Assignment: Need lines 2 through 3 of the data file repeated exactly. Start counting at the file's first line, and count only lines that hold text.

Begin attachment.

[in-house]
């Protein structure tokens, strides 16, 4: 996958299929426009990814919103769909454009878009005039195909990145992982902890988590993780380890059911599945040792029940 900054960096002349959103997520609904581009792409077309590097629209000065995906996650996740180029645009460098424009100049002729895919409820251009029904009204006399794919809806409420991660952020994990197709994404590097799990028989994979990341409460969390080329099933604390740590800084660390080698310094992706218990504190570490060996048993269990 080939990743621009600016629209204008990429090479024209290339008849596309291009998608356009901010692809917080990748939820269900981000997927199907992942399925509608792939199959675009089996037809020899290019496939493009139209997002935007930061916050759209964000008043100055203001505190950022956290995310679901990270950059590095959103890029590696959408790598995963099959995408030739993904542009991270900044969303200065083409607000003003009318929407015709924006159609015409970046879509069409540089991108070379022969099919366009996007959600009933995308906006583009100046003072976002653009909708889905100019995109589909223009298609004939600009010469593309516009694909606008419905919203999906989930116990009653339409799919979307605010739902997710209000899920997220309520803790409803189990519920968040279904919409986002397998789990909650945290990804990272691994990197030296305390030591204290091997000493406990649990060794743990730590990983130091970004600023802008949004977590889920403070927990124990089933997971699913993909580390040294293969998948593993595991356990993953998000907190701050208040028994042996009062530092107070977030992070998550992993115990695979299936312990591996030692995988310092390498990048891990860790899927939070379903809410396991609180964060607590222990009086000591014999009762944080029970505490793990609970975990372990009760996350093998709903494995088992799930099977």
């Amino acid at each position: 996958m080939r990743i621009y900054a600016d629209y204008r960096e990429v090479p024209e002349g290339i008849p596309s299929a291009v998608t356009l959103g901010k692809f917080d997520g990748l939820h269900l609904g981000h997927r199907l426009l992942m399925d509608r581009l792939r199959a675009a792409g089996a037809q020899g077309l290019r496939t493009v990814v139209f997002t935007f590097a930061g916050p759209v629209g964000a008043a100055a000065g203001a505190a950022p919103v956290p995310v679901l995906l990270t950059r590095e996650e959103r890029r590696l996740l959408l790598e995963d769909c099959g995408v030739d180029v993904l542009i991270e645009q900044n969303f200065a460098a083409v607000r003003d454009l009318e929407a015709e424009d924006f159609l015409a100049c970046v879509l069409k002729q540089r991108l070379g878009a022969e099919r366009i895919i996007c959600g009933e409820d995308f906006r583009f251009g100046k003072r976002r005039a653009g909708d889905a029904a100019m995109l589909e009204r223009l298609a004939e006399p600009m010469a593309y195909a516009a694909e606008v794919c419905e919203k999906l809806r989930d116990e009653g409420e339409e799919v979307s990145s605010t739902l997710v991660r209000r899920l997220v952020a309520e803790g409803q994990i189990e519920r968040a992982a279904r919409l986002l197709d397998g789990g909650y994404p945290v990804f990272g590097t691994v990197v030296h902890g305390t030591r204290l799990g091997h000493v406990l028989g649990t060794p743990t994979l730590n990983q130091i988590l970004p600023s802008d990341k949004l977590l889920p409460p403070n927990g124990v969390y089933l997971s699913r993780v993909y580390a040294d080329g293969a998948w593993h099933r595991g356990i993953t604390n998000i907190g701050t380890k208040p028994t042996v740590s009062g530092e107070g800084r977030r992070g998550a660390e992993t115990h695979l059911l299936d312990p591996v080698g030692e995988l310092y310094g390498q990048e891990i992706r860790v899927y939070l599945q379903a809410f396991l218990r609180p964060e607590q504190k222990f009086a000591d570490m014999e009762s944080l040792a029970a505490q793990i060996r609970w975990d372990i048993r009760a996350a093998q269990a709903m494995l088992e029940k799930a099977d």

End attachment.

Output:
């Protein structure tokens, strides 16, 4: 996958299929426009990814919103769909454009878009005039195909990145992982902890988590993780380890059911599945040792029940 900054960096002349959103997520609904581009792409077309590097629209000065995906996650996740180029645009460098424009100049002729895919409820251009029904009204006399794919809806409420991660952020994990197709994404590097799990028989994979990341409460969390080329099933604390740590800084660390080698310094992706218990504190570490060996048993269990 080939990743621009600016629209204008990429090479024209290339008849596309291009998608356009901010692809917080990748939820269900981000997927199907992942399925509608792939199959675009089996037809020899290019496939493009139209997002935007930061916050759209964000008043100055203001505190950022956290995310679901990270950059590095959103890029590696959408790598995963099959995408030739993904542009991270900044969303200065083409607000003003009318929407015709924006159609015409970046879509069409540089991108070379022969099919366009996007959600009933995308906006583009100046003072976002653009909708889905100019995109589909223009298609004939600009010469593309516009694909606008419905919203999906989930116990009653339409799919979307605010739902997710209000899920997220309520803790409803189990519920968040279904919409986002397998789990909650945290990804990272691994990197030296305390030591204290091997000493406990649990060794743990730590990983130091970004600023802008949004977590889920403070927990124990089933997971699913993909580390040294293969998948593993595991356990993953998000907190701050208040028994042996009062530092107070977030992070998550992993115990695979299936312990591996030692995988310092390498990048891990860790899927939070379903809410396991609180964060607590222990009086000591014999009762944080029970505490793990609970975990372990009760996350093998709903494995088992799930099977």
């Amino acid at each position: 996958m080939r990743i621009y900054a600016d629209y204008r960096e990429v090479p024209e002349g290339i008849p596309s299929a291009v998608t356009l959103g901010k692809f917080d997520g990748l939820h269900l609904g981000h997927r199907l426009l992942m399925d509608r581009l792939r199959a675009a792409g089996a037809q020899g077309l290019r496939t493009v990814v139209f997002t935007f590097a930061g916050p759209v629209g964000a008043a100055a000065g203001a505190a950022p919103v956290p995310v679901l995906l990270t950059r590095e996650e959103r890029r590696l996740l959408l790598e995963d769909c099959g995408v030739d180029v993904l542009i991270e645009q900044n969303f200065a460098a083409v607000r003003d454009l009318e929407a015709e424009d924006f159609l015409a100049c970046v879509l069409k002729q540089r991108l070379g878009a022969e099919r366009i895919i996007c959600g009933e409820d995308f906006r583009f251009g100046k003072r976002r005039a653009g909708d889905a029904a100019m995109l589909e009204r223009l298609a004939e006399p600009m010469a593309y195909a516009a694909e606008v794919c419905e919203k999906l809806r989930d116990e009653g409420e339409e799919v979307s990145s605010t739902l997710v991660r209000r899920l997220v952020a309520e803790g409803q994990i189990e519920r968040a992982a279904r919409l986002l197709d397998g789990g909650y994404p945290v990804f990272g590097t691994v990197v030296h902890g305390t030591r204290l799990g091997h000493v406990l028989g649990t060794p743990t994979l730590n990983q130091i988590l970004p600023s802008d990341k949004l977590l889920p409460p403070n927990g124990v969390y089933l997971s699913r993780v993909y580390a040294d080329g293969a998948w593993h099933r595991g356990i993953t604390n998000i907190g701050t380890k208040p028994t042996v740590s009062g530092e107070g800084r977030r992070g998550a660390e992993t115990h695979l059911l299936d312990p591996v080698g030692e995988l310092y310094g390498q990048e891990i992706r860790v899927y939070l599945q379903a809410f396991l218990r609180p964060e607590q504190k222990f009086a000591d570490m014999e009762s944080l040792a029970a505490q793990i060996r609970w975990d372990i048993r009760a996350a093998q269990a709903m494995l088992e029940k799930a099977d």